PHILLIPS: No, that's OK.
LEMON: Do you agree that it looks bad?
DOLLAR: No. In my opinion, it doesn't look bad, because...
LEMON: It doesn't look bad that you have a Rolls Royce and people who are contributing to you don't even have cars or can't pay their utility bills?
DOLLAR: Again -- again, I don't have a Rolls Royce. The church owns the Rolls Royce.
LEMON: But do you ride in the Rolls Royce?
DOLLAR: We mainly use it to escort guests around.
LEMON: Do you need a Rolls Royce to escort guests around?
DOLLAR: I really don't. In fact, the guests right now -- we're selling our Rolls Royce to put it in the children's ministry. But the assumption is without looking at what we do and see what we already put into those different ministries, it's easy to assume that, well you know, you're putting little into those things while you have these other things.
LEMON: I'm sorry (INAUDIBLE)...
PHILLIPS: No. That's ok.
Let's get back to the gospel for a minute. You quoted from Psalms and, of course, any time I read from the bible, I want it to be exactly right.
And that's why you do what you do, right?
You're a man of God. You studied the word of God. You want to bring people closer to the word of God, correct?
DOLLAR: Right. Right.
PHILLIPS: All right. So if we go to Matthew 19, OK, in response to what you said about Psalms: "Now a man came up to Jesus and asked, 'Teacher, what good thing must I do to get eternal life?' And this was a young rich man, as you -- you know the story.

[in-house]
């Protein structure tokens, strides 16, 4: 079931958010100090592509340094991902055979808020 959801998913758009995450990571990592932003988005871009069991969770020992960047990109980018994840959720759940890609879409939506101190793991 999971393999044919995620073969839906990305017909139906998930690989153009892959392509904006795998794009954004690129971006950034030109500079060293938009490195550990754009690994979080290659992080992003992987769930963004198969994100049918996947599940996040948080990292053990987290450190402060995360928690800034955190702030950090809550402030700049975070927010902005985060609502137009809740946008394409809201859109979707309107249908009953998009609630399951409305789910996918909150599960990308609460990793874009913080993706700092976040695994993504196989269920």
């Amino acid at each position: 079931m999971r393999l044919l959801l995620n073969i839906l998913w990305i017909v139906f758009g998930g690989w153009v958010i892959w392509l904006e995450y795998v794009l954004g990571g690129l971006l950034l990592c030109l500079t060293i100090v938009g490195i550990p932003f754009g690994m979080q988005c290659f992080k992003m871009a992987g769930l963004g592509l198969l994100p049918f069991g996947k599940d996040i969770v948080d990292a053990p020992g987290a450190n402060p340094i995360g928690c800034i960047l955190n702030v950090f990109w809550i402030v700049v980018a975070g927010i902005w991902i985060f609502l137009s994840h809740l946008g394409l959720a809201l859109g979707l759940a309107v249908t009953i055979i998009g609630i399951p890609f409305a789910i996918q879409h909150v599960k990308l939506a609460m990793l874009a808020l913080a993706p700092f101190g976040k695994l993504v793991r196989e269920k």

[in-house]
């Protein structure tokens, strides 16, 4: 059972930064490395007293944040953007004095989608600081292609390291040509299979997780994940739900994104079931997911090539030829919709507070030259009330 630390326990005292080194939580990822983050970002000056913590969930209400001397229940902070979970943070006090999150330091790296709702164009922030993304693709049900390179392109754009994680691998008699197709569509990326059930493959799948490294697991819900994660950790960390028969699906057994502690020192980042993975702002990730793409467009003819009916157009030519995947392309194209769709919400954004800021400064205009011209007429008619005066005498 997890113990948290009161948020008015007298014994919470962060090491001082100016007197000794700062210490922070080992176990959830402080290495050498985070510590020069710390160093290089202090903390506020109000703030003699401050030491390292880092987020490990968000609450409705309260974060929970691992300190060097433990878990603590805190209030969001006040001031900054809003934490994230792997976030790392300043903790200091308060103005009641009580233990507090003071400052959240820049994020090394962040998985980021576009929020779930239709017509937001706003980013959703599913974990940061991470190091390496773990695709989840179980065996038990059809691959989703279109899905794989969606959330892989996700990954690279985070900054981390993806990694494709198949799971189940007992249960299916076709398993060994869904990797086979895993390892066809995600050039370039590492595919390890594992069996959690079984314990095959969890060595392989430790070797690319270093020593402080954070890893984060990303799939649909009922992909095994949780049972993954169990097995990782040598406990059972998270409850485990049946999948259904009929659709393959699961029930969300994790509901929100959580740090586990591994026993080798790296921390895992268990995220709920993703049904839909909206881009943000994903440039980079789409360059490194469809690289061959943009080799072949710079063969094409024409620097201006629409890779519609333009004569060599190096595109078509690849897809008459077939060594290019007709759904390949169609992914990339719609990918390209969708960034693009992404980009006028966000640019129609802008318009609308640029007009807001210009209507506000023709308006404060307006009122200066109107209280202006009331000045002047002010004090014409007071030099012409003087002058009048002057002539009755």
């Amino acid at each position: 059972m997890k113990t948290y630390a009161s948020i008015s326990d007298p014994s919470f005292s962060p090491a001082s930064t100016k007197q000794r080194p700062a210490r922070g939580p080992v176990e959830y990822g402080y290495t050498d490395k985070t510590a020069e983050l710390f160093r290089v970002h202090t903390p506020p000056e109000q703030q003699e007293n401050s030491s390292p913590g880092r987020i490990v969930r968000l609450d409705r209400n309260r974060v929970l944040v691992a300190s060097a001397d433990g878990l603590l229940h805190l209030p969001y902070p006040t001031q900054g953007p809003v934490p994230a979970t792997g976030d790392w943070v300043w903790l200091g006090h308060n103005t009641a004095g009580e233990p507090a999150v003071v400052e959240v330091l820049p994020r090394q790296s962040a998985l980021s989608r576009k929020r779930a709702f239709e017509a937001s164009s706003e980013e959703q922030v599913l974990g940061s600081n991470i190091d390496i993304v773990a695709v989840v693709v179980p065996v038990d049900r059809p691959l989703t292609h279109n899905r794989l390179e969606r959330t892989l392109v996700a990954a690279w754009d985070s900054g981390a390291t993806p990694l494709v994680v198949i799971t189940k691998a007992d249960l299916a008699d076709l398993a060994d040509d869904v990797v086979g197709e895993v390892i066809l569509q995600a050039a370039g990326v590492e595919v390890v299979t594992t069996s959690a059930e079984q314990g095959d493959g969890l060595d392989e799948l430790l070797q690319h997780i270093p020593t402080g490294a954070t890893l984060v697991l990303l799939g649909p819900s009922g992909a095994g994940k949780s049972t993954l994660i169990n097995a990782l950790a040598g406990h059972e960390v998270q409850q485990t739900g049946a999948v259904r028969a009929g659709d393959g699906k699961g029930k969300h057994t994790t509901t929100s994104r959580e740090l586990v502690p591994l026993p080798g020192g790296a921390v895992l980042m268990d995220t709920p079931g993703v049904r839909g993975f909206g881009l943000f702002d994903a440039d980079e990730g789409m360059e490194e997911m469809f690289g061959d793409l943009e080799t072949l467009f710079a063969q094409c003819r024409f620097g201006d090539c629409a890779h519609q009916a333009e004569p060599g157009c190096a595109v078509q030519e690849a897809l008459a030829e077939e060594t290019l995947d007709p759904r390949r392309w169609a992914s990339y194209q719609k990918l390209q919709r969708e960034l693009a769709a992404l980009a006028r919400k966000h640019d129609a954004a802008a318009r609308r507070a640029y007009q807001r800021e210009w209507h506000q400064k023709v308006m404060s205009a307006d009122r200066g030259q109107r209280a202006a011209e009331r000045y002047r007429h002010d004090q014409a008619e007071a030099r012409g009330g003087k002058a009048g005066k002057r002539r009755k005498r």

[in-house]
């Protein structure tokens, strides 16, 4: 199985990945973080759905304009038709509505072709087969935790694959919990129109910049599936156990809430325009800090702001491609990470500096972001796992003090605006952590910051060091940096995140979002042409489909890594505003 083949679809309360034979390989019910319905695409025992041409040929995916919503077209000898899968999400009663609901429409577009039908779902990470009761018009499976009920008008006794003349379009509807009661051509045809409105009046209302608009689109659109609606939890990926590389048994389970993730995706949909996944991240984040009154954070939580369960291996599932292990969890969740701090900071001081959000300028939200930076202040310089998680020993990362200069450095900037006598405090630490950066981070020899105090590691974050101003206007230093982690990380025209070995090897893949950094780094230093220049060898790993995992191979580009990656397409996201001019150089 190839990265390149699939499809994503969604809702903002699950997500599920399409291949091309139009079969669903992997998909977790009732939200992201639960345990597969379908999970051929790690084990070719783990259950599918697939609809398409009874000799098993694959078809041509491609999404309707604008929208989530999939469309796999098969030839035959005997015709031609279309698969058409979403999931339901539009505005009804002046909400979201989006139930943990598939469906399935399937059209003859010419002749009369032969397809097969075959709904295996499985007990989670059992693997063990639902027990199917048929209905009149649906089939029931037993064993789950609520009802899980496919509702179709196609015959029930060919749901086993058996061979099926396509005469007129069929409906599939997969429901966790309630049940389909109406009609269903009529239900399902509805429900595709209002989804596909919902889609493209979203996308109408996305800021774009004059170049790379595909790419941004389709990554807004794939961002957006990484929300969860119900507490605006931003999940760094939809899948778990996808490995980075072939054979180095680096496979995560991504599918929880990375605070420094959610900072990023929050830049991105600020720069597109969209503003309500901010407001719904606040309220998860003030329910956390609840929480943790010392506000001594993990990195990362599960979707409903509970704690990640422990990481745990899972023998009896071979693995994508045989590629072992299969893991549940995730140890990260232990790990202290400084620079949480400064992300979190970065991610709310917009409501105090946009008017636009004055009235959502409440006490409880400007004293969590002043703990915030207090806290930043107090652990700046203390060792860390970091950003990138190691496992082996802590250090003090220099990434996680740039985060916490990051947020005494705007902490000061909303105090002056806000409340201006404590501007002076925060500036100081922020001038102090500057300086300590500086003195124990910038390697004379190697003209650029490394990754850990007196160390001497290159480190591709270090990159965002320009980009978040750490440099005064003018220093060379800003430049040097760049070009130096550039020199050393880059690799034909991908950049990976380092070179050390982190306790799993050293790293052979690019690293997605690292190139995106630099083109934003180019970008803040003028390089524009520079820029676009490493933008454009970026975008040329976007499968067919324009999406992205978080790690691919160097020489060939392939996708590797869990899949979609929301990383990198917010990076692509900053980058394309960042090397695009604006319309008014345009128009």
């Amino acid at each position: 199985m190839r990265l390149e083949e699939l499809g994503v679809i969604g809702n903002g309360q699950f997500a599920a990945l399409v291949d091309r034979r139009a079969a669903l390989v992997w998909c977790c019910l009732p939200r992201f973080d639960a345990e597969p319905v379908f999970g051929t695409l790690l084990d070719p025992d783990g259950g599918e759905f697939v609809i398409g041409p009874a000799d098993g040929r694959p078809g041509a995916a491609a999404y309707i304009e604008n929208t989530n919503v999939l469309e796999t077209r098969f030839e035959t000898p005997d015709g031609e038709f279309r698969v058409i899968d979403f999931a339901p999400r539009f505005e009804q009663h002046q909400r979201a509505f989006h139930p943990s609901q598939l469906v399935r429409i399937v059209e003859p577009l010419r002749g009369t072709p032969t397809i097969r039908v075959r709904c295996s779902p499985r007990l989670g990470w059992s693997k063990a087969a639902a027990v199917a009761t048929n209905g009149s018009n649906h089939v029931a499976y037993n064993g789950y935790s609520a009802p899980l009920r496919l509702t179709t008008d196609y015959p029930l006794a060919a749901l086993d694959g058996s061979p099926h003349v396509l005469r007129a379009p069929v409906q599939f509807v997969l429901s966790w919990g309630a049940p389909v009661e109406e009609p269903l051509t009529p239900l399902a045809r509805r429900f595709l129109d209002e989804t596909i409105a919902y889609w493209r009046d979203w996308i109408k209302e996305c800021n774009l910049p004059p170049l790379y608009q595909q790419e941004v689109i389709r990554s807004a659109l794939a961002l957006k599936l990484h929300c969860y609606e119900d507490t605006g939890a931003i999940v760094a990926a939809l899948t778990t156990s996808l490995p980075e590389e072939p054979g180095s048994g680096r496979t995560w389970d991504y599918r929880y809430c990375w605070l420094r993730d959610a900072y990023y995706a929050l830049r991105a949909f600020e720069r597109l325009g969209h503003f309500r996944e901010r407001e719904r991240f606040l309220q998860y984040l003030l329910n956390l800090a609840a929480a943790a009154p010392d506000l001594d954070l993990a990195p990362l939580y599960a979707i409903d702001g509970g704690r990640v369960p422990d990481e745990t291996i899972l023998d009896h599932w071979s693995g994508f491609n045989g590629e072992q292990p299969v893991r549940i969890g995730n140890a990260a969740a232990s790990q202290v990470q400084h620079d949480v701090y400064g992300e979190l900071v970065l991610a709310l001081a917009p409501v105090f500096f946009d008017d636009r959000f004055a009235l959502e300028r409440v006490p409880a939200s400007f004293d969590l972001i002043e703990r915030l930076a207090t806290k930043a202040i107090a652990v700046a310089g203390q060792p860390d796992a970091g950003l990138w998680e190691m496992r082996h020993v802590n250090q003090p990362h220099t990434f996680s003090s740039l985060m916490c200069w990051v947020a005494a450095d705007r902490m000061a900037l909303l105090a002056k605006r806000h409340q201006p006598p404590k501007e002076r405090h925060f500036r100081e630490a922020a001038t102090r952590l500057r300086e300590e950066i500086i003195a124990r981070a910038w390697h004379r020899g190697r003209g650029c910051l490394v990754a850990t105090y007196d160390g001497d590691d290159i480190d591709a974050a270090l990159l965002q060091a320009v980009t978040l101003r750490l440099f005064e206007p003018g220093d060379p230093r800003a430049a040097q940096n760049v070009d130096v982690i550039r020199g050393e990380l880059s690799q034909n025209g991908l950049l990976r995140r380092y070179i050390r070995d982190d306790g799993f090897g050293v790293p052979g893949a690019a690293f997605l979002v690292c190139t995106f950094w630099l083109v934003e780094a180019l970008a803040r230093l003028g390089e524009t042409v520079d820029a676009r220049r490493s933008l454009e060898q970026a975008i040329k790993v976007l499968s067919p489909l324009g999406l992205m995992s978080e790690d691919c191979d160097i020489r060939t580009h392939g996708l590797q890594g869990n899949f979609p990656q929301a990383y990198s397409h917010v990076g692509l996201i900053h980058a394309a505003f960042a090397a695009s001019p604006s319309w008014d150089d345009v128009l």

"Jesus answered, 'If you want to be perfect, go sell your possessions, give to the poor and you will have treasure in heaven. Then come follow me.' When the young man heard this, he went away sad because he had such great wealth. Then Jesus said to his disciples, 'I tell you the truth, it's hard for a rich man to enter the kingdom of heaven. Again, I tell you, it's easier for a camel to go through the eye of a needle for, then, a rich man to enter the kingdom of God.'"
DOLLAR: Respond to that?
PHILLIPS: Respond to that.
DOLLAR: Well, first of all, when the rich young ruler showed up and he said, you know, what you need to do is take the things that you have to sell, sell it and then come and follow me, it was about loving God with your stuff. If you keep reading down a couple of more scriptures, it says, "And he received a hundredfold everything that he gave, everything that he sold."
So we talk about, you know, is it -- is it impossible for rich people to get into heaven -- you know that's not the truth. You know rich people are going to go to heaven just like average people.
The issue there is will you be willing to take your things and share it with other people?
Again, we can't assume, just because you have some things, that you automatically are not sharing with the people who need it. We invest in people's lives -- not only in our community, but all around the world.